WESTFIELD, NJ — Fred Shahrooz Scampato understands the nature of stereotypes from a couple of different perspectives.
When he was young, Scampato was exposed to a kind of bias unique to most individuals from this part of the world. An attorney in Westfield, Scampato was raised in neighboring Clark, but he spent part of his formative years living halfway around the globe.
“We moved from Clark to Teheran, Iran for two years. My father was transferred there when I was a teenager,” Scampato recalled.“I was in Iran, at an English speaking school, in the late 1970s.”
It was shortly after Scampato and his family arrived in Iran that the Shah of that nation was overthrown, an event that ignited decades of upheaval in the region.
“The revolution started, and my parents sent me to a boarding school in Garden City, New York. I stayed in boarding school for a year, and then I went back to Johnson Regional High School in Clark for my senior year, when my parents came back.”
During his time living in the Middle East, Scampato came face to face with something of which he had never been on the receiving end when he was growing up in Union County.
“Living in Iran helped direct me toward a career fighting against prejudice and discrimination because I was a light-skinned person with blue eyes living in a country where everyone saw that I was different from them,” Scampato said. “So I stood out as a foreigner, and people have these stereotypes about Americans, and a lot of people did not care to learn about me as a person. I am not a ‘stereotypical American.’ There were negative stereotypes, so when I went to find my calling in law, I gravitated toward people who were discriminated against because I was in that position of understanding what a minority experiences.”
Scampato attended Drew University as an undergraduate and later studied law at the University of Illinois. He contemplated establishing a practice in the Midwest, before eventually being drawn back East.
“I love the diversity of New Jersey,” he said. “Being close to the ocean and being close to my family.”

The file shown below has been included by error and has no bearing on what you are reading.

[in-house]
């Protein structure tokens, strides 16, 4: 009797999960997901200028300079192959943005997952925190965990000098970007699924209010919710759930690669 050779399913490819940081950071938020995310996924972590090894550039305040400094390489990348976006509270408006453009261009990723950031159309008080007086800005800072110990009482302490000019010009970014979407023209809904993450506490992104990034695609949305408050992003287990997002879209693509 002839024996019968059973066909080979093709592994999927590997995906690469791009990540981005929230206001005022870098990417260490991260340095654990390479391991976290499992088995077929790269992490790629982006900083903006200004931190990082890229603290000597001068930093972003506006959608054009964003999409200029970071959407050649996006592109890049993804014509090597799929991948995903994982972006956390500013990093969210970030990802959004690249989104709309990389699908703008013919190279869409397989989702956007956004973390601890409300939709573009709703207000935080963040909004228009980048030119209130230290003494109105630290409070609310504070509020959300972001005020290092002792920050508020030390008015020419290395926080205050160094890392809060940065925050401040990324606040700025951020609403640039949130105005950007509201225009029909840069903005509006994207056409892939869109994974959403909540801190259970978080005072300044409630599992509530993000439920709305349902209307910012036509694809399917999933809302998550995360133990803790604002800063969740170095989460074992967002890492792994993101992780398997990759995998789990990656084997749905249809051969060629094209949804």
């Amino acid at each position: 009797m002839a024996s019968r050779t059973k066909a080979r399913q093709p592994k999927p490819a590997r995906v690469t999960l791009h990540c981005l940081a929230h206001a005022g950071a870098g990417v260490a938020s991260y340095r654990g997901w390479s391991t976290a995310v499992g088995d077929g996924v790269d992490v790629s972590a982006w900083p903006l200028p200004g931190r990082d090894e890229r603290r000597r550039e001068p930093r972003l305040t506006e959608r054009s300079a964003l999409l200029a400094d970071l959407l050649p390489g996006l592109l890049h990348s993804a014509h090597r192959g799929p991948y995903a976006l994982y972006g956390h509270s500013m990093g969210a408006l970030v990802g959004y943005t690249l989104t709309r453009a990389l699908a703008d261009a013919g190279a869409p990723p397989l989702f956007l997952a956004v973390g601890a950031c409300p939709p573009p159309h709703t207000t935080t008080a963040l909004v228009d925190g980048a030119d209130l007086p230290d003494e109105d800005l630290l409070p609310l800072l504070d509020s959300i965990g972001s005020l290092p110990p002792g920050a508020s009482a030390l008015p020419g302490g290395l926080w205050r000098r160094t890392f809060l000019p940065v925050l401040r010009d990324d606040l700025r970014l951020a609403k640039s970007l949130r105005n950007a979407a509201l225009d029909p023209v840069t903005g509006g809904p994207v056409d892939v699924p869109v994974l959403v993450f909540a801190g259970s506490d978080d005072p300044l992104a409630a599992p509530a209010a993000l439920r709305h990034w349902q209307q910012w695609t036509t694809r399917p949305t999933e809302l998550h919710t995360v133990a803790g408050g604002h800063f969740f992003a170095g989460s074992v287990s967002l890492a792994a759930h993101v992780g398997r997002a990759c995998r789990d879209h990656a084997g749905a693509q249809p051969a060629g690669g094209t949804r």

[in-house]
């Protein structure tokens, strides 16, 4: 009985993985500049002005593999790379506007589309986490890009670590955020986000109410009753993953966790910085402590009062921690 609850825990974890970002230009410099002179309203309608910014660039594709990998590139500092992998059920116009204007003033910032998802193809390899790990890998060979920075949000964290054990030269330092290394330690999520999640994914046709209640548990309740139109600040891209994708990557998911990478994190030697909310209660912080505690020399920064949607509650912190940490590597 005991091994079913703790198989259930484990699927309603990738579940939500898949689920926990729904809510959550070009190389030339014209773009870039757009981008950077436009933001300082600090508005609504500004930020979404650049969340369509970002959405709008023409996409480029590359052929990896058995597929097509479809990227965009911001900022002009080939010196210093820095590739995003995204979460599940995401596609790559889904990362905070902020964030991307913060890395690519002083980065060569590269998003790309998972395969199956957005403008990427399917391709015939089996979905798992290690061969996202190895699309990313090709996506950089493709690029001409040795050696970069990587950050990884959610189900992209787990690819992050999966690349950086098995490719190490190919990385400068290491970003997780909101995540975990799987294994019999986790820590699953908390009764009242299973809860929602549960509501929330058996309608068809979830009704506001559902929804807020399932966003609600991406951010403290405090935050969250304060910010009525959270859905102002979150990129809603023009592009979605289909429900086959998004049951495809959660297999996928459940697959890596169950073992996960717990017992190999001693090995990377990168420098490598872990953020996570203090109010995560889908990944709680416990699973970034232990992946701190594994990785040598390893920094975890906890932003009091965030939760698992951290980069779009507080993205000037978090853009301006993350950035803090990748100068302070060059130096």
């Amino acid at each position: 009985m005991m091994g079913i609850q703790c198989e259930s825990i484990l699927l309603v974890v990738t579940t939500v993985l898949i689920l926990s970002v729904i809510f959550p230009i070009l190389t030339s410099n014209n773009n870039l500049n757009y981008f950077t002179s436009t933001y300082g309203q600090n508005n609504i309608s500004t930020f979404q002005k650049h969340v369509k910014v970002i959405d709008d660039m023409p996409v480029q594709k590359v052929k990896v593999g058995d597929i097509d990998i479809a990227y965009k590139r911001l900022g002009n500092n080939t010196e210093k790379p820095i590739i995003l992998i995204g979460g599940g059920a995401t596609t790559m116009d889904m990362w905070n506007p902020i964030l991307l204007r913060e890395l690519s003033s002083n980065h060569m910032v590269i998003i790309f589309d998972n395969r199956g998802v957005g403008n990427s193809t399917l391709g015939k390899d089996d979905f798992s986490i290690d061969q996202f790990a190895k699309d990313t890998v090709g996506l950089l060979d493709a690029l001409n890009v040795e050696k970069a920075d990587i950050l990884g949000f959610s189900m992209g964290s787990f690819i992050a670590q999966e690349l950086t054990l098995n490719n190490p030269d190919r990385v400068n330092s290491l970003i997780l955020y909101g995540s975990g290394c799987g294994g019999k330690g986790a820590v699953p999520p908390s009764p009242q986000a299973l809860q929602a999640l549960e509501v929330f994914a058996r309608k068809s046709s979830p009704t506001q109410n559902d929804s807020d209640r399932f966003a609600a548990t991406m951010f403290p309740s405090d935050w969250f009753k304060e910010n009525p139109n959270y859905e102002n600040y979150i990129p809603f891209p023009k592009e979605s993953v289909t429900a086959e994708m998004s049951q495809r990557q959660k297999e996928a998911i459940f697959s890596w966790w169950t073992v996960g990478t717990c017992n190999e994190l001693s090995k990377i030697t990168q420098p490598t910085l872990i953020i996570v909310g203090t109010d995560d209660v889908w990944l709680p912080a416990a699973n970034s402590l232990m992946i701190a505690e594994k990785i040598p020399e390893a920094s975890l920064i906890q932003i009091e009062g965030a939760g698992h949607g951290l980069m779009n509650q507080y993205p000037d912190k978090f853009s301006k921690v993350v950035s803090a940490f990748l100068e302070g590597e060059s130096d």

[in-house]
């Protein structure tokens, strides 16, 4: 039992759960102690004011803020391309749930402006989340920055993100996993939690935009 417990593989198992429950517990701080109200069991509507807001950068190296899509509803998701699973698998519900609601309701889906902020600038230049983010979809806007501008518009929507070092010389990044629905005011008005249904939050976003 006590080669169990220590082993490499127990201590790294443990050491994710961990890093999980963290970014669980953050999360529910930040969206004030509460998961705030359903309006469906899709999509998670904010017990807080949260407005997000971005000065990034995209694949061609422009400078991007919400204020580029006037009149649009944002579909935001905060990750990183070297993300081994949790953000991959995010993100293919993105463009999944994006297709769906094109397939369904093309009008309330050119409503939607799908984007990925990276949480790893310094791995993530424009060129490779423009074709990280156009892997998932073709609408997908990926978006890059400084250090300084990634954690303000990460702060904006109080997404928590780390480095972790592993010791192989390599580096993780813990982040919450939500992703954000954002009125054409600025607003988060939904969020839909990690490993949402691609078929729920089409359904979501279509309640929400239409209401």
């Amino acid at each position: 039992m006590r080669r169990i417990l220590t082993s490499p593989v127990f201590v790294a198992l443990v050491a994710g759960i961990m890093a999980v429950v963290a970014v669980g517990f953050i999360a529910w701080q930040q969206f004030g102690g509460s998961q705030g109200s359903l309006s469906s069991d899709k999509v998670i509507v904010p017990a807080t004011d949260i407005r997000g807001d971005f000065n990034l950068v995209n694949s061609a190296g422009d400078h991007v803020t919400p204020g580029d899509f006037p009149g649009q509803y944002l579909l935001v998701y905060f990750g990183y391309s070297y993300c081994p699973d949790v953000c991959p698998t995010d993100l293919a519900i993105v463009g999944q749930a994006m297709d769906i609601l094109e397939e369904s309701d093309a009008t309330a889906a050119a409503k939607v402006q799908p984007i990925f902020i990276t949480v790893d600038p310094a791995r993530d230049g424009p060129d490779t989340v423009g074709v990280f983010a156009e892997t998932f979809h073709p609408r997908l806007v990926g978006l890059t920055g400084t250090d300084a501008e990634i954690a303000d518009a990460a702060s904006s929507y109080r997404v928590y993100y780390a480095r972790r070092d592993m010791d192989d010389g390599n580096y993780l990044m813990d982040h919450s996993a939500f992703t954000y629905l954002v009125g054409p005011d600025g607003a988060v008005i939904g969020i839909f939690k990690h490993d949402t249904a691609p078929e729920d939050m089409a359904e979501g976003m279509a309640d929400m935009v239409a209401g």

Scampato’s Westfield-based practice focuses on employment law, where his mission is both to protect the rights of employees as well as to provide guidance for employers in avoiding situations that might result in them being accused of either discrimination or harassment.
“As an employment law attorney, I civilly prosecute civil rights legislation,” Scampato said. “In the forum of the workplace, if someone is being harassed or discriminated against, I bring actions on behalf of that individual.”But rather than serving as an adversary to business owners, Scampato prefers to position himself another way: “I see my job as being helpful to companies. If I am called by them, I help them be in compliance with the law. I supply them with handbooks that I draft and sexual harassment training so that they can be sure not to worry about charges like that against them. The training focuses on sexual harassment but includes all types of discrimination.
“Obviously, it is important to educate the employee so that they know what they can and can’t do. The purpose is to rectify a wrong and make sure the person who was liable is either terminated or reprimanded. My clients come to me to pursue claims and also to make sure their harassers don’t harass other people after them. I am 'getting rid of the malignant growth and therefore helping that company.’”
Scampato understands stereotypes from another perspective, as well. He is not blind to the rap that is often leveled against those in the law profession, and he aims to operate counter to that stereotype.
“A lot of attorneys are perceived as being jerks and money-grubbers and not necessarily moral individuals,” Scampato said. “I am not going to defend the trade. I am just going to do my work and hope that people recognize that I am not that stereotypical ambulance-chasing attorney.
“I try to treat everyone as if they are a family member or a good friend," he said. "My referrals are from other attorneys or former clients. They are coming to me by being referred by people I trust or have serviced. So I try to treat them with that kind of care. My policy is to return all phone calls within 24 hours. I try to explain the law to non-lawyers in a way that they fully understand what their rights and their options are.”
Scampato also handled contract cases and says that his 21 years in practice at his law firm have helped him accumulate both the experience as well as the personal contacts he believes enhance his ability to litigate effectively.
“Having been in involved in organizations that have [dealt with] employment law, I have a wealth of resources to call upon,” he said. “If there is a particular case that requires using more resources than just myself, I will co-counsel with another attorney and accept less of a fee so that the client has the maximum probability of being successful.”
For more information or to set up a consultation, call Fred Shahrooz-Scampato, Esquire at 908-301-9095 or email him at Scampato@njlaborlaw.com. Visit his website at www.njlaborlaw.com.